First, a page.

With graduation celebrations taking place this month for many families, we thought this timely article would be especially appropriate. Quilts and graduations have always gone hand in hand. Many a quilter has stayed up late burning the midnight oil while adding the final touches to a graduate's special quilt. Dr. Marian Ann Montgomery delights us with another aspect of college study from an earlier time.
Home Economics building at Texas Technological College in 1925,
where the quilt tops were made.
Image from 1926 edition of La Ventana, Texas Technological College Yearbook.
Quilting was Taught at Texas Technical College in the 1930s
by Marian Ann J. Montgomery, Ph.D.
Curator of Clothing and Textiles, Museum of Texas Tech University
Although not often found on the for credit course list at universities today, in the 1930s students in Miss Erwin’s 435 class at Texas Technological College were taught to make quilt tops. Two quilt tops and a finished quilt came into the Museum from that class through the Department of Clothing and Textiles of Texas Tech University in 1976. Shown below is the one finished quilt, a version of Drunkard’s Path in the popular apple green color.
Drunkard’s Path Quilt made by Miss Mabel Erwin’s 435 class
in the 1930s, quilted by Mrs. Penney, a professional quilter.
Gift of the Department of Clothing and Textiles, Texas Tech University, TTU-H1976-283-003.
Photo courtesy of the Museum of Texas Tech University.
During the Museum’s quilt exhibit in 2016, the Education Department asked for a demonstration of hand quilting as part of the educational programing around the exhibit. Another of the quilt tops made by Miss Erwin’s class was selected for this purpose. The quilt was pieced in the soft peach fabrics popular in the 1930s in the Double Irish Chain pattern. Although it had come into the Museum with backing fabric, it wasn’t quite enough fabric and that had to be augmented. Binding fabric also had to be secured that would go with the quilt top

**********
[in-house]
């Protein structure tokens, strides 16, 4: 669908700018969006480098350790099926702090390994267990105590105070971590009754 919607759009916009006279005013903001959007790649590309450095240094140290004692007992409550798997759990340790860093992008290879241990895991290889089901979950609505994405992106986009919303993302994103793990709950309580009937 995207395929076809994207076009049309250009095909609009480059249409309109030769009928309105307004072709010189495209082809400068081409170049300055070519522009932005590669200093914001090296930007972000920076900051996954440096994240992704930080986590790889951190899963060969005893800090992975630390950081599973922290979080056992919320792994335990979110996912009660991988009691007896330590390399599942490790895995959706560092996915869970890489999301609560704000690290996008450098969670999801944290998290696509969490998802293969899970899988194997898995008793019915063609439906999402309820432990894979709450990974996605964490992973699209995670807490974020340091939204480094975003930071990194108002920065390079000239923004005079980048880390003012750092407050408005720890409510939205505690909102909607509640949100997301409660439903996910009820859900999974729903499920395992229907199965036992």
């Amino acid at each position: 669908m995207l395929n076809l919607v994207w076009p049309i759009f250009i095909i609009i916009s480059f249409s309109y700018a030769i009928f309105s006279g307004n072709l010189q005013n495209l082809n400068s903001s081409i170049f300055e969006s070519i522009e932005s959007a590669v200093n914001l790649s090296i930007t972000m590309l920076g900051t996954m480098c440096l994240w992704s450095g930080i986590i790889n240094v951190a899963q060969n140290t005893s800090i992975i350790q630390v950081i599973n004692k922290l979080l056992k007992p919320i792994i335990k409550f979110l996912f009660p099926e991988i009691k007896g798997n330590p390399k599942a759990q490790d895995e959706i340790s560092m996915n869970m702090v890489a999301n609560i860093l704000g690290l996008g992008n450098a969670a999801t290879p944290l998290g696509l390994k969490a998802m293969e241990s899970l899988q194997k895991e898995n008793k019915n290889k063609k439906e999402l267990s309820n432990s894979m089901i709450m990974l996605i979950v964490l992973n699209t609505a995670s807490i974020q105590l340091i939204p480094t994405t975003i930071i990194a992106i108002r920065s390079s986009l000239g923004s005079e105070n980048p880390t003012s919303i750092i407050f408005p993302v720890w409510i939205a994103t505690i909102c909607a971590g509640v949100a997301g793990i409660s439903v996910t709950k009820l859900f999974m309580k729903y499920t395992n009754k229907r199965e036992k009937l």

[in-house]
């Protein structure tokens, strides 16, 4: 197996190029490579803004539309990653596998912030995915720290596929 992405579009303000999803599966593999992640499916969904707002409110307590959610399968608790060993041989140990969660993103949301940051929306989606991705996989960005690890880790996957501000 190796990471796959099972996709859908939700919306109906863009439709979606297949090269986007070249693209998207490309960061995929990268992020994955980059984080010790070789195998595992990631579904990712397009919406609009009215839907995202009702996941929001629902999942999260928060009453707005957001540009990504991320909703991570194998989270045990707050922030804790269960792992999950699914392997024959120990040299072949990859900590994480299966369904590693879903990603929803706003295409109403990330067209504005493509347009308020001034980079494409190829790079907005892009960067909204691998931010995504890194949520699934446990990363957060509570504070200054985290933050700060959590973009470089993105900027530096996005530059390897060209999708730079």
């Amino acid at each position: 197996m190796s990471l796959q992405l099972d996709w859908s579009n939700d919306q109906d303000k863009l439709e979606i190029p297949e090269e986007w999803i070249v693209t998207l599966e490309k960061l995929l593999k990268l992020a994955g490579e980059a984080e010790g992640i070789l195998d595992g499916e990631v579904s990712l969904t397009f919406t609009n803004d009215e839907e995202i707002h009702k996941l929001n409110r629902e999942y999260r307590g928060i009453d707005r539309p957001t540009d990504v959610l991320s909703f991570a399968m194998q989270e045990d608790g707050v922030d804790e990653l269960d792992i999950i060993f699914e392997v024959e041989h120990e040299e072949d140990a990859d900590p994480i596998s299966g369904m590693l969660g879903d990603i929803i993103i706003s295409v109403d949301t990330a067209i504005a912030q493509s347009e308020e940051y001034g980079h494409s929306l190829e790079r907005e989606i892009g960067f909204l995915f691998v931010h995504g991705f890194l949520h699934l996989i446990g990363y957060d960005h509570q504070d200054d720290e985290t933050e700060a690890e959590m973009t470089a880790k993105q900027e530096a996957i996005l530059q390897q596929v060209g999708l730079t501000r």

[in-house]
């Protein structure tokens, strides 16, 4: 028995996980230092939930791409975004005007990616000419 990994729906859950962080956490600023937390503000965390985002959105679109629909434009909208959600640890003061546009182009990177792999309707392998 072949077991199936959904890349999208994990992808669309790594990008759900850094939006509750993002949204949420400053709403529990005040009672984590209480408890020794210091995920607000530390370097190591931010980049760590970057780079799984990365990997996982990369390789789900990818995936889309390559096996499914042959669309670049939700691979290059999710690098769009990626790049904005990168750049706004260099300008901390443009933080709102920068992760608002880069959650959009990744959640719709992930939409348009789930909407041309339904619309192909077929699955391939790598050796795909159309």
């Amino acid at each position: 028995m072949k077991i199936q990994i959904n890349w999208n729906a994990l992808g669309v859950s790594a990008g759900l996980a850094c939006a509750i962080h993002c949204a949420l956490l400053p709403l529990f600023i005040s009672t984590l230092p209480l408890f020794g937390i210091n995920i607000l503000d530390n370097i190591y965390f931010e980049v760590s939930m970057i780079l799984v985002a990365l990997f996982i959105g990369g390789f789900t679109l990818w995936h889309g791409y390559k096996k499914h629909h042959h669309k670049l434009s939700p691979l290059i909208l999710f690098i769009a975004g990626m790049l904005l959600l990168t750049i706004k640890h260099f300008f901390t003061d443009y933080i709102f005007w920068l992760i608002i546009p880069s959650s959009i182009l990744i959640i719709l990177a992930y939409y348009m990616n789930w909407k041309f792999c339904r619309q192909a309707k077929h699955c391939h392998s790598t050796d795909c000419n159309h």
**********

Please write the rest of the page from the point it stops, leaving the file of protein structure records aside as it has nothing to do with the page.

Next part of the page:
The quilting began in January of 2016 and was completed in the summer of 2017. Then a volunteer made and applied the binding and sleeve. The back bears a label that lists everyone who helped to hand quilt the piece.
Those that hadn’t participated in a major hand quilting effort previously learned a lot in the process—i.e. how to put a quilt in a frame and turn the frame, how to reach different areas of the quilt and how to practice the straight stitching in the pieced areas on printed fabric before quilting in contrasting thread in the fancy quilting pattern on the white fabric.
One of the mysteries of this overall donation is who was Mrs. Penney? Accession notes state that the quilting was “Paid by Requisition out of the Clothing Department” of the College. It is also unclear why the other two tops were not quilted at the same time. Possibly each quilt was made in a different year and either the funds were not available or the quilter was not available to complete the other two tops. Find-a-grave shows 10 women buried in Lubbock County with the last name of Penney. Of these four are very likely candidates due to their life dates and marital status, but two seem the most likely:
Sarah E. Penney (b. 1880, d. 1940), who was 50 in 1930 and whose husband Joseph died in 1924 or Susie Belle Penney (b. 1885, d. 1953), who was 45 in 1930 and whose husband Jink died in 1925. Both women may have needed additional income and were likely not caring for young children in the 1930s. Finding their obituaries might shed further light on whether one or the other was a quilter, but they are difficult to access at the moment on line. Just a little mystery to work out, but interesting evidence of a professional quilter in Lubbock in the 1930s.
Those that have quilt tops often debate whether to quilt the top or not and if so whether to hand quilt or machine quilt. Unfortunately the answer to those questions is, “It depends.” In general a finished quilt is more likely to be respected and cared for than an unfinished top as evidenced by the fair condition of a top made by the women of a Baltimore area church in the collections of the Smithsonian Institution and the finished quilt made by the same women in the collections of the Dallas Museum of Art which is in near perfect condition. However the stress of quilting a top that is fragile may negate any effort to do so. So once again the answer to whether to quilt or not is “it depends.”
The friendships made over the quilting of this particular quilt will remain fond treasures for those who worked on finishing the work of the 1930s college students.
Learn more about the Clothing and Textiles Collection at the Museum of Texas Tech University.